Many trade unionists actively campaigned against leaving the European Union because we knew the racists and right would use the referendum to whip up hostility to migrant workers. Exit from the EU has shifted politics to the right, not the left.
In my local shop a Romanian worker who has been in the country for many years is fearful for her children walking home from school and now sleeps with a bucket of water in her hall in case there is an arson attack in the night.
Many of the rights and protections gained by European trade unions through campaigning in the EU will be lost as directives relating to the workplace fall away.
This right wing government will move increasingly to a low-wage, low-corporation tax economy.
It is disappointing that the CPB is adopting a Little Englander approach and turning away from European solidarity. I struggled at times during the referendum campaign to separate the political positions of the CPB and Ukip
NICK LONG Chair, Lewisham Town Hall Branch LE/1183
” totally false to draw the utterly pessimistic conclusions… that this result could lead to a ‘carnival of reaction’”
By Johnny Lewis
In a previous post I dealt with the argument from ‘Lexit’ (ie left pro-Brexit) campaigners that the chaos an exit from the EU would create for the ruling class would, inevitably, benefit the working class. For ‘Lexit’ people this functions as a Deus ex machina, overcoming the unsolvable problem of their failure to grow as a movement and acts as a substitute for activity within the working class. We now have Brexit and with it chaos in spades, and we will soon see just what a wonderful new dawn it will usher in for socialism and the working class. In the meantime the Brexit triumph has to be painted as a great working class victory: the Socialist Party’s Peter Taaffe has duly obliged in an article published in their paper and on their website. To do this he has to begin with two big – very big – assertions.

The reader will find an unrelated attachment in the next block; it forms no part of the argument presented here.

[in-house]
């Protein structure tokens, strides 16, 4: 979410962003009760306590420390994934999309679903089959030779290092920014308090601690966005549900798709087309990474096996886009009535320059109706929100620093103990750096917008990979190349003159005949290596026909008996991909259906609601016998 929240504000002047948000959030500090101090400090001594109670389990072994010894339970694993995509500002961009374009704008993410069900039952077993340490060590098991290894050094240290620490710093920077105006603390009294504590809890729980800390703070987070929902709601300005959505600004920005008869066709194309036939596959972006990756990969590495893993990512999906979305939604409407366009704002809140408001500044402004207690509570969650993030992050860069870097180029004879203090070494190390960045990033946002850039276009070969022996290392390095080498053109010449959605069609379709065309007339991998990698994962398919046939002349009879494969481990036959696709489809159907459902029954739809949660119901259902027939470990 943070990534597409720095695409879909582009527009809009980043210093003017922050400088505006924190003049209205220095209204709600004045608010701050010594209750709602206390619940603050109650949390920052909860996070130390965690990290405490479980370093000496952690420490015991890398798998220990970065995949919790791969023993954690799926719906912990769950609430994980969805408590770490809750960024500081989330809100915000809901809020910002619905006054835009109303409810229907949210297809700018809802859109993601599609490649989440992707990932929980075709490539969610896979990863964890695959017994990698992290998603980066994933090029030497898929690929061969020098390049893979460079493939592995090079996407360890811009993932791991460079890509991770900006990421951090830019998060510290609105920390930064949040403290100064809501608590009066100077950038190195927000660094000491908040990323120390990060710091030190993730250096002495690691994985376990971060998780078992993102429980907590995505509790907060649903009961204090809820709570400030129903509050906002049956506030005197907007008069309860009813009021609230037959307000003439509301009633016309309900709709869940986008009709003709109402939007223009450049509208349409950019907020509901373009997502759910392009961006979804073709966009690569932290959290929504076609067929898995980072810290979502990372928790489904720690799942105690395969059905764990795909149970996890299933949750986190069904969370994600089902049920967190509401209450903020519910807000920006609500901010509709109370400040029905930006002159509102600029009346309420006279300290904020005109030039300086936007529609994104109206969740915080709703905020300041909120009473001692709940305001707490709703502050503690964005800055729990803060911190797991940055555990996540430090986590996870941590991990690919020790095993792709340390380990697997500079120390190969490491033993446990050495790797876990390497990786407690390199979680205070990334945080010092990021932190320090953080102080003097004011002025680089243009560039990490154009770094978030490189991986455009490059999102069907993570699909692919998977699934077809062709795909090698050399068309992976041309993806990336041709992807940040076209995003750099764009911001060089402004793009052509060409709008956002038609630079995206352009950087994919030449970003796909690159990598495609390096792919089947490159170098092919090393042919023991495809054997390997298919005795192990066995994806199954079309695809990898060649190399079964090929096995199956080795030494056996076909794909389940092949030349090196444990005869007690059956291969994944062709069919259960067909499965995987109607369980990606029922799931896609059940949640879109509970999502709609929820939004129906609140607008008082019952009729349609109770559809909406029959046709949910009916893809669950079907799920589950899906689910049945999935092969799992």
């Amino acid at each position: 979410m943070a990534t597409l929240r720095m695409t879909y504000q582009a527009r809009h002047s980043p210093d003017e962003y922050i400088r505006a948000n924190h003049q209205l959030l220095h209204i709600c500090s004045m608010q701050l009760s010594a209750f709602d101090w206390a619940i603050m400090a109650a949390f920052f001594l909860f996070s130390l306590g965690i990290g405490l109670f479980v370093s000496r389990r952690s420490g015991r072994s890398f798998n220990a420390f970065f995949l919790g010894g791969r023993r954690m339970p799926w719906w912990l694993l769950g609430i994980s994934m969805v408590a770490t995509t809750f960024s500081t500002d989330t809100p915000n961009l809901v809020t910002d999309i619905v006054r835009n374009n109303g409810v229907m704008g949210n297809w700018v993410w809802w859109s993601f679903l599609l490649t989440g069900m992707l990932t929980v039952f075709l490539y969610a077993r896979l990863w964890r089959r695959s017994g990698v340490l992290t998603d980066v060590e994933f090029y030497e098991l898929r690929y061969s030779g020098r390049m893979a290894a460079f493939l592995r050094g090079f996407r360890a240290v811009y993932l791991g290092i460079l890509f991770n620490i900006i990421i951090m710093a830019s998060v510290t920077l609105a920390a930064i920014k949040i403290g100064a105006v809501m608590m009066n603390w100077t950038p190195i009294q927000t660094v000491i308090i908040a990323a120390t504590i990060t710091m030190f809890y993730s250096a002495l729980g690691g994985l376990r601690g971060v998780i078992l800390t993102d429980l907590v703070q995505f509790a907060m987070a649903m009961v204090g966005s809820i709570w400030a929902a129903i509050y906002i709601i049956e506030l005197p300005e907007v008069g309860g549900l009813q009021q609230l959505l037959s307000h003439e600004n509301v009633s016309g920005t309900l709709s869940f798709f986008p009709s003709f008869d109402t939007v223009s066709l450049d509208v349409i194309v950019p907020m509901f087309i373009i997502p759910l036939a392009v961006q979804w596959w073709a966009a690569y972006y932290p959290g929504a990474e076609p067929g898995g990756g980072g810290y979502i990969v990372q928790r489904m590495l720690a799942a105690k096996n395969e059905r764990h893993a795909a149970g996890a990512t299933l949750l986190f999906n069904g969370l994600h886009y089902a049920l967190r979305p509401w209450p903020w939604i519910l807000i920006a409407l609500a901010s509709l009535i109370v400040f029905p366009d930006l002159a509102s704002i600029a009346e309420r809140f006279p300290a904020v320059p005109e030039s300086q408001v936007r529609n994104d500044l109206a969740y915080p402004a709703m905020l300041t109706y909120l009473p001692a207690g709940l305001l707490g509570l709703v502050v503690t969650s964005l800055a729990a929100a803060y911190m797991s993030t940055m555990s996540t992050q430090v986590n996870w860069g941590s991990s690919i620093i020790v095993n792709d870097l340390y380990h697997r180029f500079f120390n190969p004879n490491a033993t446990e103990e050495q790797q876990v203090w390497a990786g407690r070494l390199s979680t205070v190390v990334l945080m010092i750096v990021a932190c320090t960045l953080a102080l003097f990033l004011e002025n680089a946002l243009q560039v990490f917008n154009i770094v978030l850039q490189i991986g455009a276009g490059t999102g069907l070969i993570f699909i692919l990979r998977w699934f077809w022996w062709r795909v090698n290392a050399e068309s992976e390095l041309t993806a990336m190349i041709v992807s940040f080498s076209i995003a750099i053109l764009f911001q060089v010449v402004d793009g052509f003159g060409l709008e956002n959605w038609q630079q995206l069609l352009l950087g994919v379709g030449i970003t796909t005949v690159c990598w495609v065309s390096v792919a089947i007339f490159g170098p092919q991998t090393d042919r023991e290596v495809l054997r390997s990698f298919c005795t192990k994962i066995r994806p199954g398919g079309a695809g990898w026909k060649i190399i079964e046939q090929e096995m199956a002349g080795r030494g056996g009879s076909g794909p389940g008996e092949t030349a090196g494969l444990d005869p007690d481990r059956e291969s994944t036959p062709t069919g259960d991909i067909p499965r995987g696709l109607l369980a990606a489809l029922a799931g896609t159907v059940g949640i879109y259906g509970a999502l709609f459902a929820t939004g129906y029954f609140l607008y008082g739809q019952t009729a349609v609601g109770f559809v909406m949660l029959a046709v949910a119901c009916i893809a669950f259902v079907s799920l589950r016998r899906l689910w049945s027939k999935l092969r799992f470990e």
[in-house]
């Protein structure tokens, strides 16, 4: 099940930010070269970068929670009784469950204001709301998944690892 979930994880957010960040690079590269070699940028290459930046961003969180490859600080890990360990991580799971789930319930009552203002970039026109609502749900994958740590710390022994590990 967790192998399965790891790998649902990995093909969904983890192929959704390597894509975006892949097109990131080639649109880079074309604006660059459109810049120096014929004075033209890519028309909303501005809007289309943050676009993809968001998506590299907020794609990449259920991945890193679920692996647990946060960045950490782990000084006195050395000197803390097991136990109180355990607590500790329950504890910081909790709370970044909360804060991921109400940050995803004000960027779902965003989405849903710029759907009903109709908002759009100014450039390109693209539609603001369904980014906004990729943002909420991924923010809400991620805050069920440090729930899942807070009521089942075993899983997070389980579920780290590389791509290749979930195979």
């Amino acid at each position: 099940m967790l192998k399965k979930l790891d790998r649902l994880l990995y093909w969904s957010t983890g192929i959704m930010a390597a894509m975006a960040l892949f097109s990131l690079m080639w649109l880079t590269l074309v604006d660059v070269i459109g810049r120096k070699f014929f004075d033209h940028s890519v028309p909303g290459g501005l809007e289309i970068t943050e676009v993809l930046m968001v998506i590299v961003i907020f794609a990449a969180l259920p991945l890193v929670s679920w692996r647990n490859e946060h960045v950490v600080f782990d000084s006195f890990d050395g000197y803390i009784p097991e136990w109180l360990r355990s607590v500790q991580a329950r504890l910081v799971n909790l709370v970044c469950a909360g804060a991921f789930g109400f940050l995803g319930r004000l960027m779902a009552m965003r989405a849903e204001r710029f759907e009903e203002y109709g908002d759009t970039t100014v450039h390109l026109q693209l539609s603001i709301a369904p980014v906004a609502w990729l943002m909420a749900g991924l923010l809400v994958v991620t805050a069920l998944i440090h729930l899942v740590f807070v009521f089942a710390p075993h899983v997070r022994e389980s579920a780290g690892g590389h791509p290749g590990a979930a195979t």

The vote “…represents at bottom a predominantly working-class revolt against austerity” and it is “… totally false to draw the utterly pessimistic conclusions… that this result could lead to a ‘carnival of reaction’ in Britain and encourage right-wing forces in Europe and elsewhere”. From these two assertions the rest of Taaffe’s views follow; in fact both of these statements verge on the delusional.
A recent report form the Europe Council on Foreign Relations: The World According To Europe’s Insurgent Parties: Putin, Migration And People Power points to the rise of insurgent parties across Europe some are of the left but mainly of the populist right; they are “sceptical about the EU, resent the United States, and are sympathetic to Russia. Most prefer borders closed, migration low, and trade protected. They all want to return power to the people through direct democracy”.